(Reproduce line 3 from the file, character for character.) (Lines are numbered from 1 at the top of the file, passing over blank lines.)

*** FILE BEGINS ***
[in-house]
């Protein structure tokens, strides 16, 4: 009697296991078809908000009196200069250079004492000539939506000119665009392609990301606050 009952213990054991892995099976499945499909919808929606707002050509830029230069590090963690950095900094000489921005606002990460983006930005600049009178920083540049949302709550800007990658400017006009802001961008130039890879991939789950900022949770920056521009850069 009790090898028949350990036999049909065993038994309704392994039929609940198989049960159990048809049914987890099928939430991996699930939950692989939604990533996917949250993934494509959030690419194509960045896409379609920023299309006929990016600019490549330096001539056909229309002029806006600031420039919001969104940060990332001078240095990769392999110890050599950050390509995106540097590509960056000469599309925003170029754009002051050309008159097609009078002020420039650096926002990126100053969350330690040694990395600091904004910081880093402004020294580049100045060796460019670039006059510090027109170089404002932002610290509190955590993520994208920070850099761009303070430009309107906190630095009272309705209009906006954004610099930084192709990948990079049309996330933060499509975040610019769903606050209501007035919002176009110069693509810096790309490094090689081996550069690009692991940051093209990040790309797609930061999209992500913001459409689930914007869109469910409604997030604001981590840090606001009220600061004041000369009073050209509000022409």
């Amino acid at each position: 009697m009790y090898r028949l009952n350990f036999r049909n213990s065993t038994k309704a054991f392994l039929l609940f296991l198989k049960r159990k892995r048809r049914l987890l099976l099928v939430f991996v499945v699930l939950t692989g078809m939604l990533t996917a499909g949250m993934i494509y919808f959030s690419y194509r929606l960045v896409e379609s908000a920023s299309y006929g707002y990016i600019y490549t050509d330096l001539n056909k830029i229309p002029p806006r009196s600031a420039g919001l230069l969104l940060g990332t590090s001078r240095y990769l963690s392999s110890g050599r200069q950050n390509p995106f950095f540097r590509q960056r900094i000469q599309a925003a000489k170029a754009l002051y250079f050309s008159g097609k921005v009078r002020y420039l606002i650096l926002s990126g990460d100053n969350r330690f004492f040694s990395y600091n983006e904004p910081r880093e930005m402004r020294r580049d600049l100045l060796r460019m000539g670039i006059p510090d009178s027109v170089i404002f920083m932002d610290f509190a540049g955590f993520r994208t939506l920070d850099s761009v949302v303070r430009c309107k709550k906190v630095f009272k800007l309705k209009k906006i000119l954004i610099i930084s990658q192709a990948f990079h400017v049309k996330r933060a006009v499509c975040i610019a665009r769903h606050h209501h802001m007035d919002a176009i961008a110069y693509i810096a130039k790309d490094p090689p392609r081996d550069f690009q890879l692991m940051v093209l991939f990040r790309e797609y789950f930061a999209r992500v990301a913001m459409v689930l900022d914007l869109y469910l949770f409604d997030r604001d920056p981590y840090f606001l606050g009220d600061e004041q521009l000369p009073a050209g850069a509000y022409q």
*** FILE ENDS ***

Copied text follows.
């Amino acid at each position: 009697m009790y090898r028949l009952n350990f036999r049909n213990s065993t038994k309704a054991f392994l039929l609940f296991l198989k049960r159990k892995r048809r049914l987890l099976l099928v939430f991996v499945v699930l939950t692989g078809m939604l990533t996917a499909g949250m993934i494509y919808f959030s690419y194509r929606l960045v896409e379609s908000a920023s299309y006929g707002y990016i600019y490549t050509d330096l001539n056909k830029i229309p002029p806006r009196s600031a420039g919001l230069l969104l940060g990332t590090s001078r240095y990769l963690s392999s110890g050599r200069q950050n390509p995106f950095f540097r590509q960056r900094i000469q599309a925003a000489k170029a754009l002051y250079f050309s008159g097609k921005v009078r002020y420039l606002i650096l926002s990126g990460d100053n969350r330690f004492f040694s990395y600091n983006e904004p910081r880093e930005m402004r020294r580049d600049l100045l060796r460019m000539g670039i006059p510090d009178s027109v170089i404002f920083m932002d610290f509190a540049g955590f993520r994208t939506l920070d850099s761009v949302v303070r430009c309107k709550k906190v630095f009272k800007l309705k209009k906006i000119l954004i610099i930084s990658q192709a990948f990079h400017v049309k996330r933060a006009v499509c975040i610019a665009r769903h606050h209501h802001m007035d919002a176009i961008a110069y693509i810096a130039k790309d490094p090689p392609r081996d550069f690009q890879l692991m940051v093209l991939f990040r790309e797609y789950f930061a999209r992500v990301a913001m459409v689930l900022d914007l869109y469910l949770f409604d997030r604001d920056p981590y840090f606001l606050g009220d600061e004041q521009l000369p009073a050209g850069a509000y022409q």